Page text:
The following is an excerpt from
The Catholic Lifetime Reading Plan
The Second Vatican Council
by Fr. John A. Hardon, S.J.
The twenty-first ecumenical council of the Catholic Church was first announced by Pope John XXIII on January 25, 1959. He opened
the council on October 11, 1962, and closed the first session on December 8 of the same year. After Pope John's death in 1963, his successor,
Pope Paul VI, reconvened the council, which had three more sessions in the fall of each succeeding year. The closing session ended on
December 8, 1965. A combined total of 2,865 bishops and prelates attended the council, which issued sixteen formal documents as follows:
- Constitution on the Sacred Liturgy (Sacrosanctum Concilium) sought to adapt more closely to the needs of our age those
institutions which are subject to change, to foster Christian reunion, and to strengthen the Church's evangelization.
- Decree on the Media (Inter Mirifica) defined the modern means of communication as those which can reach not only single individuals
but even the whole of human society. It declared that the content of the media must be true, and - within the limits of justice and charity - complete.
- Dogmatic Constitution on the Church (Lumen Gentium) explained the Church's nature as a sign and instrument of communion with
God and of unity among men. It also clarified the Church's mission as the universal sacrament of salvation.
- Decree on the Catholic Eastern Churches (Orientalium Ecclesiarum) encouraged Eastern Catholics to remain faithful to their
ancient traditions, reassured them that their distinctive privileges would be respected, and urged closer ties with the separated Eastern
churches, with a view to fostering Christian unity.
- Decree on Ecumenism (Unitatis Redintegratia) made a careful distinction between spiritual ecumenism, mainly prayer and the
practice of virtue, and practical ecumenism, which actively fosters Christian reunion.
- Decree on the Pastoral Office of Bishops (Christus Dominus) urged bishops to cooperate with one another and with the Bishop
of Rome and to decide on effective means for using the modern means of communication.
- Decree on the Renewal of Religious Life (Perfectae Caritatis) set down norms for spiritual renewal and prudent adaptation, legislating
community life under superiors, corporate prayer, poverty of sharing, distinctive religious habit, and continued spiritual and doctrinal education.
- Decree on the Training of Priests (Optatam Totius) centered on fostering vocations, giving more attention to spiritual formation,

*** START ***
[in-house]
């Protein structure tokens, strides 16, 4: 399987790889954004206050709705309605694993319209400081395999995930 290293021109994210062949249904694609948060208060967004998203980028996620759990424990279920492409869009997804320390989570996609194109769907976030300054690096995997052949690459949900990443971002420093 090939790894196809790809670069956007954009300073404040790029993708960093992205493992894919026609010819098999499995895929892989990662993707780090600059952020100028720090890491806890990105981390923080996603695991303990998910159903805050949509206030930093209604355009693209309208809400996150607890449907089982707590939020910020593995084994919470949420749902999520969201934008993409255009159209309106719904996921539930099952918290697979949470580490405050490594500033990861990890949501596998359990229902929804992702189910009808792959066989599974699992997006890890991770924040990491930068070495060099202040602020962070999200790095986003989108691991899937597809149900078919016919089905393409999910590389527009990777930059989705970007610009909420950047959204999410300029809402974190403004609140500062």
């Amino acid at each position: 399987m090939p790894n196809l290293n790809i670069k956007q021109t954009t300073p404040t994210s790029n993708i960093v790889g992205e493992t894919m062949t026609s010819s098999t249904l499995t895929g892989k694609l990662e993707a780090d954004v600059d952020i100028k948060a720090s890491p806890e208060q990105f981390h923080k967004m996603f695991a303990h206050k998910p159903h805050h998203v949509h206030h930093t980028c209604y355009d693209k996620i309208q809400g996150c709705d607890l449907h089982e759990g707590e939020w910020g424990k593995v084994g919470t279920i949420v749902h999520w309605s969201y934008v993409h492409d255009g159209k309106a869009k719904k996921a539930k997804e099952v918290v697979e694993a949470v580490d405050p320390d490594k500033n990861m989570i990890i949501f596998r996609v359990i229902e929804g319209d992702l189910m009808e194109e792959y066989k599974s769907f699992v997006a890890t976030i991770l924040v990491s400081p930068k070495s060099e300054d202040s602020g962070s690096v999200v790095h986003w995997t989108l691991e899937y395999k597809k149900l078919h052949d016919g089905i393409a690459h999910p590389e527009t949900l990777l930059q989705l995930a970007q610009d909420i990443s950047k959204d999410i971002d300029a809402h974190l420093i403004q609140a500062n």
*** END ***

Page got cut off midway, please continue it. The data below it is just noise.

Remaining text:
preparing for pastoral work and developing priests with a filial attachment to the Vicar of Christ, and loyal cooperation with their bishops and fellow priests.
- Declaration on Christian Education (Gravissimum Educationis) told all Christians that they have a right to a Christian education,
reminded parents they have the primary right and duty to teach their children, and warned believers of the dangers of state monopoly in education.
- Declaration on the Relation of the Church to Non-Christian Religions (Nostra Aetate) urged Catholics to enter, with prudence
and charity, into discussion and collaboration with members of other religions.
- Dogmatic Constitution on Divine Revelation (Dei Verbum) distinguished Sacred Scripture from Sacred Tradition, declared that
the Bible must be interpreted under the Church's guidance, and explained how development of doctrine is the Church's ever-deeper understanding
of what God has once and for all revealed to the human race.
- Decree on the Apostolate of the Laity (Apostolicam Actuositatem) is a practical expression of the Church's mission, to which the
laity are specially called in virtue of their Baptism and incorporation into Christ. It recognizes that the laity have the right to establish and
direct their own associations, on the condition that they preserve the necessary link with ecclesiastical authority.
- Declaration on Religious Liberty (Dignitatis Humanae) affirms each person's liberty to believe in God and worship Him according to
one's conscience and reaffirms the Catholic Church's revealed freedom for herself and before every public authority.
- Decree on the Church's Missionary Activity (Ad Gentes Divinitus) defines evangelization as the implanting of the Church among
peoples in which she has not yet taken root. It urges even the young churches to engage in evangelization as soon as possible and stresses
the importance of adequate training of missionaries and their sanctity of life.
- Decree on the Ministry and Life of Priests (Presbyterorum Ordinis) defines priests as men who are ordained to offer the Eucharistic
Sacrifice, forgive sins in Christ's name, and exercise the priestly office on behalf of others in the name of Christ. Priestly celibacy is reaffirmed,
and priestly sanctity declared to be essential.
- Pastoral Constitution on the Church in the Modern World (Gaudium et Spes) identifies atheism as one of the most serious problems
of our times, gives the most extensive treatment of marriage and the family in conciliar history, and declares the Church's strong position on
war and peace in the nuclear age.
The best English translation of the documents of the Second Vatican Council is the one edited by Austin Flannery, O.P. In his introductory preface,
Cardinal John Wright stated, "It is the collection of Council documents and their authentic interpretation that is indispensable for the serious student."
Printed with permission of
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C.R. Inter Mirifica